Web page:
The hotel industry is likely to take a large role in providing co-working and remote work spaces to travelers and local businesses.   Hotels and resorts have cost advantages over the myriad of co-working startups, as well as many excellent locations for this purpose, brand recognition, and the opportunity to provide food and beverage, additional personal services, and amenities.  Zoku in Amsterdam (established in 2016) is among the terrific examples –  a self-described “workmeetsplay hotel” concept for the global nomad.

 

The advantages of  the hotel industry are apparent with recent events.  WeWork is the Softbank-funded co-working company that has illustrated the difficulty of its business model; that simply being a well-funded first mover without any sustaining competitive advantages, is no business model at all.   As Covid-19 has weakened all co-working companies, the hotel industry is poised to make larger inroads.

 

In September 2020, AccorHotels has announced its £35 daily fee “Hotel Offices” work spaces, with the added perk of room service and lobby bar (in many locations).   Proper Hospitality is partnering with Industrious to bring the work-from-hotel concept to its hotels in Austin, San Francisco, and Santa Monica, with additional hotels to come.  Scandic Hotels, Sheraton, and Moxy Hotels (Marriott) have also announced similar programs.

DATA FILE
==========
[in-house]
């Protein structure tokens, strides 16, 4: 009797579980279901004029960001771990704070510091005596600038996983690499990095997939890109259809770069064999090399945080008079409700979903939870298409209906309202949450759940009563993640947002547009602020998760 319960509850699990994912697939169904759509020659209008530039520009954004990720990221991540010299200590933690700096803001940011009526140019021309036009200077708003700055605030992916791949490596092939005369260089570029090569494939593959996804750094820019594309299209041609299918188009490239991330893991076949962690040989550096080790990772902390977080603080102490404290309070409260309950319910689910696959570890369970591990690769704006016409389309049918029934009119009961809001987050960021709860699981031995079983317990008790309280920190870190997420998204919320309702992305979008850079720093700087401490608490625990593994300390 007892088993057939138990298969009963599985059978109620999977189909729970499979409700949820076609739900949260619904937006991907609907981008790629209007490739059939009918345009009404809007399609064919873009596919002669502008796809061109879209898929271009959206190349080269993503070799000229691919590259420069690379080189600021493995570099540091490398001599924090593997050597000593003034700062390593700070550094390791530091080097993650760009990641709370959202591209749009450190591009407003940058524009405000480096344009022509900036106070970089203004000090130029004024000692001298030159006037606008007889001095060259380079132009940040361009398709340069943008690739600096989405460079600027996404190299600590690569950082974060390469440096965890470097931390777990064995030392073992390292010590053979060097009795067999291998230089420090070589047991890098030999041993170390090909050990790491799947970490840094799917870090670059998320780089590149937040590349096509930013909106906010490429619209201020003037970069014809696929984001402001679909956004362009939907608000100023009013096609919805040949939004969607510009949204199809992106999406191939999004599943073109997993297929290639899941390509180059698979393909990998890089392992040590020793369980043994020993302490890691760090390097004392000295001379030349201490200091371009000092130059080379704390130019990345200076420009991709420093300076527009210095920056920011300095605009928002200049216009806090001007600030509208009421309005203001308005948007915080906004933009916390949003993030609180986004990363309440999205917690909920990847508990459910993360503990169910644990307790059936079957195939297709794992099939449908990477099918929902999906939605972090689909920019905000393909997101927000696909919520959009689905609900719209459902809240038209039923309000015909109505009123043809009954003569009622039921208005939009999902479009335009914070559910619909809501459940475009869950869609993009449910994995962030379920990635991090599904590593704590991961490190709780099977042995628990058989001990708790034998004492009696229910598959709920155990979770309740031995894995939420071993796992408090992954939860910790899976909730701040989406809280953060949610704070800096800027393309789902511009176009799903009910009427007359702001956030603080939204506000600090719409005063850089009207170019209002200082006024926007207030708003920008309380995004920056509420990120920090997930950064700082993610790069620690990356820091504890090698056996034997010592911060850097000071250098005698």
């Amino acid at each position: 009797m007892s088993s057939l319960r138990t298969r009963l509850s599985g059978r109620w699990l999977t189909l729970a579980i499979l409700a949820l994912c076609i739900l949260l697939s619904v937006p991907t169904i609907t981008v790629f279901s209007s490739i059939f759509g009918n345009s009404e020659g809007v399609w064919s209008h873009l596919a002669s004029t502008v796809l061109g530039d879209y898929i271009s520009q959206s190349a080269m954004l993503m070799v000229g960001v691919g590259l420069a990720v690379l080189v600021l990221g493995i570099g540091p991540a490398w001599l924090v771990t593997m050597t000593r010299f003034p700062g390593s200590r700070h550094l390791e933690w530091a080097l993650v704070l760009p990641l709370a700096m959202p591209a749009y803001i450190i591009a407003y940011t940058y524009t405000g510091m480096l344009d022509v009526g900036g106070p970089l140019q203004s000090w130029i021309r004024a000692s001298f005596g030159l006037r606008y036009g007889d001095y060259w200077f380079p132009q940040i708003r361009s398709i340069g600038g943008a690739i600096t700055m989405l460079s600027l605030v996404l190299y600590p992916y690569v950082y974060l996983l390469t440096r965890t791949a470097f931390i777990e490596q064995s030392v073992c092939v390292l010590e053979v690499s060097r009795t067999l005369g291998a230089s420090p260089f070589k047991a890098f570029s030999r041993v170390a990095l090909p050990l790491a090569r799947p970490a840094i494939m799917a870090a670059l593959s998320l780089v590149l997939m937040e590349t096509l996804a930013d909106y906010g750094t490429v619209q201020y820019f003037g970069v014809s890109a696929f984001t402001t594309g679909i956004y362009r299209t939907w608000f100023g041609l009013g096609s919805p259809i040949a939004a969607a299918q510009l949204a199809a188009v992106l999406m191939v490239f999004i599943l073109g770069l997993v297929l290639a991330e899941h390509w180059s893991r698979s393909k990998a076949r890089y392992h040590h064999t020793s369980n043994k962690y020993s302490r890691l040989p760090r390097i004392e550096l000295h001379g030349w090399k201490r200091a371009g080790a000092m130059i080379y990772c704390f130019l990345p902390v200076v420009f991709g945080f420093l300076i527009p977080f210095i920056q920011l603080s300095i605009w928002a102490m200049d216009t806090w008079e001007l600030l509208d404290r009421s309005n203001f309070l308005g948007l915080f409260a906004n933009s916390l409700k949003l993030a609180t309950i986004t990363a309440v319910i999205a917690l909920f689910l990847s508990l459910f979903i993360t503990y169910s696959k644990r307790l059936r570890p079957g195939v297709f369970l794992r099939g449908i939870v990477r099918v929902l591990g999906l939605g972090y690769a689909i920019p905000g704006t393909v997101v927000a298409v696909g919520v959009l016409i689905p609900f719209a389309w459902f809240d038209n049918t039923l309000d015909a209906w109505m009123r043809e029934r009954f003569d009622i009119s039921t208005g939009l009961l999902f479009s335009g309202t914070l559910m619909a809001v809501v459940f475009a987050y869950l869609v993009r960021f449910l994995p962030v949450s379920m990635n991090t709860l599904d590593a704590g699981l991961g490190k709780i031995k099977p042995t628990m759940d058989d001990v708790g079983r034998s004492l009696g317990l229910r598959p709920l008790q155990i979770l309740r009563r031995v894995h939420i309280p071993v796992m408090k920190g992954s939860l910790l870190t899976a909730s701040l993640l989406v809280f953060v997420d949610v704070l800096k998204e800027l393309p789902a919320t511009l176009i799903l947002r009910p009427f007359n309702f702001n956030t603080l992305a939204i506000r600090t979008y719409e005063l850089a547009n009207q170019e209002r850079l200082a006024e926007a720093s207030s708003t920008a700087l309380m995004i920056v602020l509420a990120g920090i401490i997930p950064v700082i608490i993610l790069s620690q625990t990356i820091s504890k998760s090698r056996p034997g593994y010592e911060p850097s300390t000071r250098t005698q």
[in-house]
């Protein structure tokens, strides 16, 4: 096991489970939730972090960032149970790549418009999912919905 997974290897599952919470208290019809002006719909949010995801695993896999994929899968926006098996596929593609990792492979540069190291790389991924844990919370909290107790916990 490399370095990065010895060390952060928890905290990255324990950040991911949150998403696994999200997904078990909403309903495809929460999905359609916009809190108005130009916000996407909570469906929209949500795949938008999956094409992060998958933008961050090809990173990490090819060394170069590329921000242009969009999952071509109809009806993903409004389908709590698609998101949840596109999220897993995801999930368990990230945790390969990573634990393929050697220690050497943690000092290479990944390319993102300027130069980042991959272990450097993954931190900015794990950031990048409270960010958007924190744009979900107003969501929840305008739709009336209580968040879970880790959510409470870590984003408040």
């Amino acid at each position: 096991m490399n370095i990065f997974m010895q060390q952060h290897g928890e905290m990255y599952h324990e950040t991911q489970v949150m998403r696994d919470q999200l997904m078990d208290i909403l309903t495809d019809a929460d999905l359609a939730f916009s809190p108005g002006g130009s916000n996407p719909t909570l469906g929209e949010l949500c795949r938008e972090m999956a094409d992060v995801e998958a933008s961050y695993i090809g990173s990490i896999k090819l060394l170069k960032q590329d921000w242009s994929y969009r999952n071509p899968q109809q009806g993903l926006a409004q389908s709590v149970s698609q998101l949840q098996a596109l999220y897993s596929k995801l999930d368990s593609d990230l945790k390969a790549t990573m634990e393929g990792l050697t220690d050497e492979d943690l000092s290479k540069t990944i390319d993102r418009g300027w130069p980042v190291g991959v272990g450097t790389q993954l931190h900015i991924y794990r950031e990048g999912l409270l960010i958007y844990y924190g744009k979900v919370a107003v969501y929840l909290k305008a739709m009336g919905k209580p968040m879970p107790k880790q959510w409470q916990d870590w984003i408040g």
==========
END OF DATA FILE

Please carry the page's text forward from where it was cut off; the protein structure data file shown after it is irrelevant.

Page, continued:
Proptech firms such as LiquidSpace are bringing tech platforms to coworking, allowing any property owner to inventory and work with tenants desiring co-work, shared, or nearby remote places to work.   These Proptech applications are similar to the disruptive economics and connectivity of sellers and buyers, that companies  like Uber have brought to other industries.

 

 

Coworking Companies - the Latest

 

 

For More Information

 

We track the industry and the prospects for the future of co-working spaces and players, for clients exploring anchor tenant possibilities for projects.  For more information about the co-working industry, its players, history, and recent deals, click here:

 

Co-Working Companies – the Latest